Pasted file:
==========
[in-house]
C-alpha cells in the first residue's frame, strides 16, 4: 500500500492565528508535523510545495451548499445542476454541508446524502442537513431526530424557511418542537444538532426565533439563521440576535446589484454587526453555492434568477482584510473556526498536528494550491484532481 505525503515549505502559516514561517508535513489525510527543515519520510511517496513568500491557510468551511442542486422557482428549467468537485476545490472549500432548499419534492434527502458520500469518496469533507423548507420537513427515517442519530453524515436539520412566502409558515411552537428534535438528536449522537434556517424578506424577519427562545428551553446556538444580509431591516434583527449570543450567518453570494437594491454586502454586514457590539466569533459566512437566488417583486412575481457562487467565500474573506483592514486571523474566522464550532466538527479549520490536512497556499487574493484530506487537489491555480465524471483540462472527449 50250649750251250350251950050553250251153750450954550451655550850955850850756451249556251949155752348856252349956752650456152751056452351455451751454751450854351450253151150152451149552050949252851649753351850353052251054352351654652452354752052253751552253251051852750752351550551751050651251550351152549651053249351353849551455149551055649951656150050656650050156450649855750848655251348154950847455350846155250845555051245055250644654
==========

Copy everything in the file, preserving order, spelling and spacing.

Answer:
[in-house]
C-alpha cells in the first residue's frame, strides 16, 4: 500500500492565528508535523510545495451548499445542476454541508446524502442537513431526530424557511418542537444538532426565533439563521440576535446589484454587526453555492434568477482584510473556526498536528494550491484532481 505525503515549505502559516514561517508535513489525510527543515519520510511517496513568500491557510468551511442542486422557482428549467468537485476545490472549500432548499419534492434527502458520500469518496469533507423548507420537513427515517442519530453524515436539520412566502409558515411552537428534535438528536449522537434556517424578506424577519427562545428551553446556538444580509431591516434583527449570543450567518453570494437594491454586502454586514457590539466569533459566512437566488417583486412575481457562487467565500474573506483592514486571523474566522464550532466538527479549520490536512497556499487574493484530506487537489491555480465524471483540462472527449 50250649750251250350251950050553250251153750450954550451655550850955850850756451249556251949155752348856252349956752650456152751056452351455451751454751450854351450253151150152451149552050949252851649753351850353052251054352351654652452354752052253751552253251051852750752351550551751050651251550351152549651053249351353849551455149551055649951656150050656650050156450649855750848655251348154950847455350846155250845555051245055250644654